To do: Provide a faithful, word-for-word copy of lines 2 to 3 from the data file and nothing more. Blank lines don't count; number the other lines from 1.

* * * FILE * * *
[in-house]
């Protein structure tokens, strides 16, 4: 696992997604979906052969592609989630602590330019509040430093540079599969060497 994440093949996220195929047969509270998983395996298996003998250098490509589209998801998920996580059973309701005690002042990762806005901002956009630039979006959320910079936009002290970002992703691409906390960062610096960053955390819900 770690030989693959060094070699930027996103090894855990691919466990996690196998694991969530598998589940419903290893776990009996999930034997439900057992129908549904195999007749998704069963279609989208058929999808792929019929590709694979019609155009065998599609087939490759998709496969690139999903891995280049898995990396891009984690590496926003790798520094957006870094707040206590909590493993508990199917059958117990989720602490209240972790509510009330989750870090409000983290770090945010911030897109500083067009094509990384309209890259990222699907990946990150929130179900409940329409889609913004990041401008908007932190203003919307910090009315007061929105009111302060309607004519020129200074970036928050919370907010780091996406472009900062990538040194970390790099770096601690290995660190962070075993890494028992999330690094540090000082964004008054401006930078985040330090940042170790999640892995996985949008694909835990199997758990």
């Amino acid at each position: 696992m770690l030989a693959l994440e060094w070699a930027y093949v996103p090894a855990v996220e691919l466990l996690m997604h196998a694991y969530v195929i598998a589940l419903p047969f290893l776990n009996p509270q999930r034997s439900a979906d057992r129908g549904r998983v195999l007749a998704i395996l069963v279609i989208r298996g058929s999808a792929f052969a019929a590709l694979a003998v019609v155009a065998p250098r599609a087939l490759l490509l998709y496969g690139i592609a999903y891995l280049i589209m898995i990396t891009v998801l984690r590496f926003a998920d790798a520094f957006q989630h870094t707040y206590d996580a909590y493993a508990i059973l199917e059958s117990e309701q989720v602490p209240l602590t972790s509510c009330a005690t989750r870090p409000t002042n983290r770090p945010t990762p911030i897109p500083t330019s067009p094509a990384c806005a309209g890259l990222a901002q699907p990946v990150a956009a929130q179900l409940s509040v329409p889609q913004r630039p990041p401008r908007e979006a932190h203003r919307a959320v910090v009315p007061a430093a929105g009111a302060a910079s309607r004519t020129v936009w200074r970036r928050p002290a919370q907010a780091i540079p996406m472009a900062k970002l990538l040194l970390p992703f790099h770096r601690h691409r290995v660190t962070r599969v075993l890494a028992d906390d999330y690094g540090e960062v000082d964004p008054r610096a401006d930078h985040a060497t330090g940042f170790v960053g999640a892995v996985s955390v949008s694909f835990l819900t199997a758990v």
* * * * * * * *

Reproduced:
């Protein structure tokens, strides 16, 4: 696992997604979906052969592609989630602590330019509040430093540079599969060497 994440093949996220195929047969509270998983395996298996003998250098490509589209998801998920996580059973309701005690002042990762806005901002956009630039979006959320910079936009002290970002992703691409906390960062610096960053955390819900 770690030989693959060094070699930027996103090894855990691919466990996690196998694991969530598998589940419903290893776990009996999930034997439900057992129908549904195999007749998704069963279609989208058929999808792929019929590709694979019609155009065998599609087939490759998709496969690139999903891995280049898995990396891009984690590496926003790798520094957006870094707040206590909590493993508990199917059958117990989720602490209240972790509510009330989750870090409000983290770090945010911030897109500083067009094509990384309209890259990222699907990946990150929130179900409940329409889609913004990041401008908007932190203003919307910090009315007061929105009111302060309607004519020129200074970036928050919370907010780091996406472009900062990538040194970390790099770096601690290995660190962070075993890494028992999330690094540090000082964004008054401006930078985040330090940042170790999640892995996985949008694909835990199997758990």
């Amino acid at each position: 696992m770690l030989a693959l994440e060094w070699a930027y093949v996103p090894a855990v996220e691919l466990l996690m997604h196998a694991y969530v195929i598998a589940l419903p047969f290893l776990n009996p509270q999930r034997s439900a979906d057992r129908g549904r998983v195999l007749a998704i395996l069963v279609i989208r298996g058929s999808a792929f052969a019929a590709l694979a003998v019609v155009a065998p250098r599609a087939l490759l490509l998709y496969g690139i592609a999903y891995l280049i589209m898995i990396t891009v998801l984690r590496f926003a998920d790798a520094f957006q989630h870094t707040y206590d996580a909590y493993a508990i059973l199917e059958s117990e309701q989720v602490p209240l602590t972790s509510c009330a005690t989750r870090p409000t002042n983290r770090p945010t990762p911030i897109p500083t330019s067009p094509a990384c806005a309209g890259l990222a901002q699907p990946v990150a956009a929130q179900l409940s509040v329409p889609q913004r630039p990041p401008r908007e979006a932190h203003r919307a959320v910090v009315p007061a430093a929105g009111a302060a910079s309607r004519t020129v936009w200074r970036r928050p002290a919370q907010a780091i540079p996406m472009a900062k970002l990538l040194l970390p992703f790099h770096r601690h691409r290995v660190t962070r599969v075993l890494a028992d906390d999330y690094g540090e960062v000082d964004p008054r610096a401006d930078h985040a060497t330090g940042f170790v960053g999640a892995v996985s955390v949008s694909f835990l819900t199997a758990v």